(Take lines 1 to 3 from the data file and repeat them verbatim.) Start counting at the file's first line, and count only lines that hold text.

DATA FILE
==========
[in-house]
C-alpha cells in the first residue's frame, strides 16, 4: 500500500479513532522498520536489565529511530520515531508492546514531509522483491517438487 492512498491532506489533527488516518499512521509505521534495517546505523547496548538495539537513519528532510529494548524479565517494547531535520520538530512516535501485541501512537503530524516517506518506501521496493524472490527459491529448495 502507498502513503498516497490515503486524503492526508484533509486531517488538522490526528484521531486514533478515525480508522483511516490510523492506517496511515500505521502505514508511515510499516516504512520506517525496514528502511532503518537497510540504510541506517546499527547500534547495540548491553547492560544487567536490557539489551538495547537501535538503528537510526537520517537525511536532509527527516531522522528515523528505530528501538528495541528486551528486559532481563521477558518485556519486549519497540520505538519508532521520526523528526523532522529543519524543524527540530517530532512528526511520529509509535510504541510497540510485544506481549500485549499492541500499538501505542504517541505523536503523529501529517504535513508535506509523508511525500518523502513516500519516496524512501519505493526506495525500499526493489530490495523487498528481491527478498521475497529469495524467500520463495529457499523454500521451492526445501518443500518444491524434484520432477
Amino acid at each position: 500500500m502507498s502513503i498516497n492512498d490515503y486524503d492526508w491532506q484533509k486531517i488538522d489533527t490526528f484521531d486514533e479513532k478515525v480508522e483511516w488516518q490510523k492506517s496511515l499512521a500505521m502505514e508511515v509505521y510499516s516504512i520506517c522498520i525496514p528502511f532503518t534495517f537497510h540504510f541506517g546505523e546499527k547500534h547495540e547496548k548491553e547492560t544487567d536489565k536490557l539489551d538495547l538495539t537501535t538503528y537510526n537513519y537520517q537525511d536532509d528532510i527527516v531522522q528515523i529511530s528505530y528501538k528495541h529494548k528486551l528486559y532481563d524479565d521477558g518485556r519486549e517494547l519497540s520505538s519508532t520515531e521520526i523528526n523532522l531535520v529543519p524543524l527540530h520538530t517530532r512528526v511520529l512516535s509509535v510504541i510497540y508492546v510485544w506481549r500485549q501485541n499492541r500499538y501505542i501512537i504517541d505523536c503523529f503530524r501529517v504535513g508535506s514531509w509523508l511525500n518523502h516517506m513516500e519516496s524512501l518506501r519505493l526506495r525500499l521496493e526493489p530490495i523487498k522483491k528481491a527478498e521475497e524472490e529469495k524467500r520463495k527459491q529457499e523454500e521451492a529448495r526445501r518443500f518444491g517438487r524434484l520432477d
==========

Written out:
[in-house]
C-alpha cells in the first residue's frame, strides 16, 4: 500500500479513532522498520536489565529511530520515531508492546514531509522483491517438487 492512498491532506489533527488516518499512521509505521534495517546505523547496548538495539537513519528532510529494548524479565517494547531535520520538530512516535501485541501512537503530524516517506518506501521496493524472490527459491529448495 502507498502513503498516497490515503486524503492526508484533509486531517488538522490526528484521531486514533478515525480508522483511516490510523492506517496511515500505521502505514508511515510499516516504512520506517525496514528502511532503518537497510540504510541506517546499527547500534547495540548491553547492560544487567536490557539489551538495547537501535538503528537510526537520517537525511536532509527527516531522522528515523528505530528501538528495541528486551528486559532481563521477558518485556519486549519497540520505538519508532521520526523528526523532522529543519524543524527540530517530532512528526511520529509509535510504541510497540510485544506481549500485549499492541500499538501505542504517541505523536503523529501529517504535513508535506509523508511525500518523502513516500519516496524512501519505493526506495525500499526493489530490495523487498528481491527478498521475497529469495524467500520463495529457499523454500521451492526445501518443500518444491524434484520432477
Amino acid at each position: 500500500m502507498s502513503i498516497n492512498d490515503y486524503d492526508w491532506q484533509k486531517i488538522d489533527t490526528f484521531d486514533e479513532k478515525v480508522e483511516w488516518q490510523k492506517s496511515l499512521a500505521m502505514e508511515v509505521y510499516s516504512i520506517c522498520i525496514p528502511f532503518t534495517f537497510h540504510f541506517g546505523e546499527k547500534h547495540e547496548k548491553e547492560t544487567d536489565k536490557l539489551d538495547l538495539t537501535t538503528y537510526n537513519y537520517q537525511d536532509d528532510i527527516v531522522q528515523i529511530s528505530y528501538k528495541h529494548k528486551l528486559y532481563d524479565d521477558g518485556r519486549e517494547l519497540s520505538s519508532t520515531e521520526i523528526n523532522l531535520v529543519p524543524l527540530h520538530t517530532r512528526v511520529l512516535s509509535v510504541i510497540y508492546v510485544w506481549r500485549q501485541n499492541r500499538y501505542i501512537i504517541d505523536c503523529f503530524r501529517v504535513g508535506s514531509w509523508l511525500n518523502h516517506m513516500e519516496s524512501l518506501r519505493l526506495r525500499l521496493e526493489p530490495i523487498k522483491k528481491a527478498e521475497e524472490e529469495k524467500r520463495k527459491q529457499e523454500e521451492a529448495r526445501r518443500f518444491g517438487r524434484l520432477d